Treating the Flu and Its Symptoms

January 2nd, 2015

This flu season is shaping up to be one of the most severe in years and was even elevated to epidemic level and about half of the country is experiencing flu activity. If you have been diagnosed with the flu, according to Flu.gov, you should stay home and follow your health care provider’s recommendations. Talk to your health care provider or pharmacist about over-the-counter and prescription medications to ease flu symptoms and help you feel better faster.

Senior Woman Taking SupplementsTreating the flu without medication

  • Get plenty of rest
  • Drink clear fluids like water, broth, sports drinks or electrolyte beverages to prevent becoming dehydrated
  • Place a cool, damp washcloth on your forehead, arms and legs to reduce discomfort associated with a fever
  • Put a humidifier in your room to make breathing easier
  • Gargle salt water (1:1 ratio warm water to salt) to soothe a sore throat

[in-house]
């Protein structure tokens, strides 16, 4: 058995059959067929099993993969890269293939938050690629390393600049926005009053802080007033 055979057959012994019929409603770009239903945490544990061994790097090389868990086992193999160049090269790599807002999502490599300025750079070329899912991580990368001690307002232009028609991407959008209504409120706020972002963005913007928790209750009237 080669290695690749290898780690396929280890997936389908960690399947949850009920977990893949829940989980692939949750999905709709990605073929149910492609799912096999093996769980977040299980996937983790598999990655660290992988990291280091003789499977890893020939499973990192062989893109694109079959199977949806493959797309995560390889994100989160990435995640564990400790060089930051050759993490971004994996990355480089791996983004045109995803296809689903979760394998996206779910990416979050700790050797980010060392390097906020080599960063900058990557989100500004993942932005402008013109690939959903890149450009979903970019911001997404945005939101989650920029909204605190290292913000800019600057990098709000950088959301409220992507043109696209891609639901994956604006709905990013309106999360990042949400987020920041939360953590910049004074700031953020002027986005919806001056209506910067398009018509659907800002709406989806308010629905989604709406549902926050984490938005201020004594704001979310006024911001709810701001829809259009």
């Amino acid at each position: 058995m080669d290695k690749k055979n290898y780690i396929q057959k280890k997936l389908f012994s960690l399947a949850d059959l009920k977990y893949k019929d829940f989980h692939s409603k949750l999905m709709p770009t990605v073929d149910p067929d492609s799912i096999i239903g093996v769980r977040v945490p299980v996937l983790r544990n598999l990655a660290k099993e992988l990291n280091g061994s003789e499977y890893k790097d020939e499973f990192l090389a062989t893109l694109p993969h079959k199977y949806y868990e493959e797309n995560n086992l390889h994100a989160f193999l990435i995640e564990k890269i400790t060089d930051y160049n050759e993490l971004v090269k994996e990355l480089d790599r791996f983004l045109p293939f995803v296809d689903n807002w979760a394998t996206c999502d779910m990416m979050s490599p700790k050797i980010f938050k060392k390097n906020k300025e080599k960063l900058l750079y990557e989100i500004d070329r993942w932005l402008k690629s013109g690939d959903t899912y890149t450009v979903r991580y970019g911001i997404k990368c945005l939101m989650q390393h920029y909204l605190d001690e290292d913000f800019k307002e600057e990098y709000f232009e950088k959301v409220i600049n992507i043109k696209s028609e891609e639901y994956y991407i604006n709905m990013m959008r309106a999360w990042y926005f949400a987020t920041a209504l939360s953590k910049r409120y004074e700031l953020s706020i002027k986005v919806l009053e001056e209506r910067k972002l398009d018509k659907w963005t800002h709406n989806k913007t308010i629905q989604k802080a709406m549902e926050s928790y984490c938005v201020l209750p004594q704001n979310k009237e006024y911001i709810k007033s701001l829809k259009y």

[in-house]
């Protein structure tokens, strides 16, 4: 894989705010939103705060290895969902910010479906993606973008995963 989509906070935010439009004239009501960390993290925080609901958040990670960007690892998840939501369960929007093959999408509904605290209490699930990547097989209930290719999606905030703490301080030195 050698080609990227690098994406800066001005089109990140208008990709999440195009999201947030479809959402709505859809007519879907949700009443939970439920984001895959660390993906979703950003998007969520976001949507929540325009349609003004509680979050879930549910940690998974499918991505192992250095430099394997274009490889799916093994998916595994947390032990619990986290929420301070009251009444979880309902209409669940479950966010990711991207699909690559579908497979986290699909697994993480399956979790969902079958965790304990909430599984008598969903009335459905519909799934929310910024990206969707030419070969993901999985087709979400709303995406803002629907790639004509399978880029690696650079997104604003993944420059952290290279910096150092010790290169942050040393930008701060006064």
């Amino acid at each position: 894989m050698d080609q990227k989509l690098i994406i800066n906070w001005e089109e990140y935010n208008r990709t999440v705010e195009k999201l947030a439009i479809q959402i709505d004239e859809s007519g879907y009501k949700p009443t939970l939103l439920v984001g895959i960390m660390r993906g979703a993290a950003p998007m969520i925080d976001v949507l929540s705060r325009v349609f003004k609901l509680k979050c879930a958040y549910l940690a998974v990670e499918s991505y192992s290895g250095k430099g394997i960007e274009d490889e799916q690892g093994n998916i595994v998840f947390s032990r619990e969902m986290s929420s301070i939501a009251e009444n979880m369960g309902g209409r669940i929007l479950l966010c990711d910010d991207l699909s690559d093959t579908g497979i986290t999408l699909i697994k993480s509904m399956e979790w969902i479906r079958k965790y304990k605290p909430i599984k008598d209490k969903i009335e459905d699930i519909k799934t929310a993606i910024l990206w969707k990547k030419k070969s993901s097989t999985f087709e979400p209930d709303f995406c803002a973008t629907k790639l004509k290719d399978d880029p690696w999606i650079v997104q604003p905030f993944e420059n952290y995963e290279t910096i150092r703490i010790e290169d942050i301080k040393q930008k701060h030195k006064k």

• Cover up with a warm blanket to calm chills

Treating congestion

Decongestants can ease discomfort from stuffy noses, sinuses, ears and chests. Talk to your health care provider or pharmacist about which kind is right for you.

Treating coughing and sore throat

Cough medicine, cough drops and throat lozenges can temporarily relieve coughing and sore throat. Talk to your health care provider or pharmacist about which kind is right for you.

Reducing fevers and discomfort

Fevers and aches can be treated with a pain reliever such as Tylenol, ibuprofen or nonsteroidal, anti-inflammatory drugs (NSAIDS) like Aleve. If you have kidney disease or stomach problems, check with your health care providers before taking any NSAIDS.

Mixing flu meds with over-the-counter drugs

Many over-the-counter medications contain the same active ingredients. If you take several medicines with the same active ingredient, you might be over-doing it. This can cause serious health problems. Make sure to be thorough and read all labels carefully. It’s better to be safe than sorry. If you are taking over-the-counter or prescription medications not related to the flu, talk to your health care provider or pharmacist about which cold and flu medications are safe for you.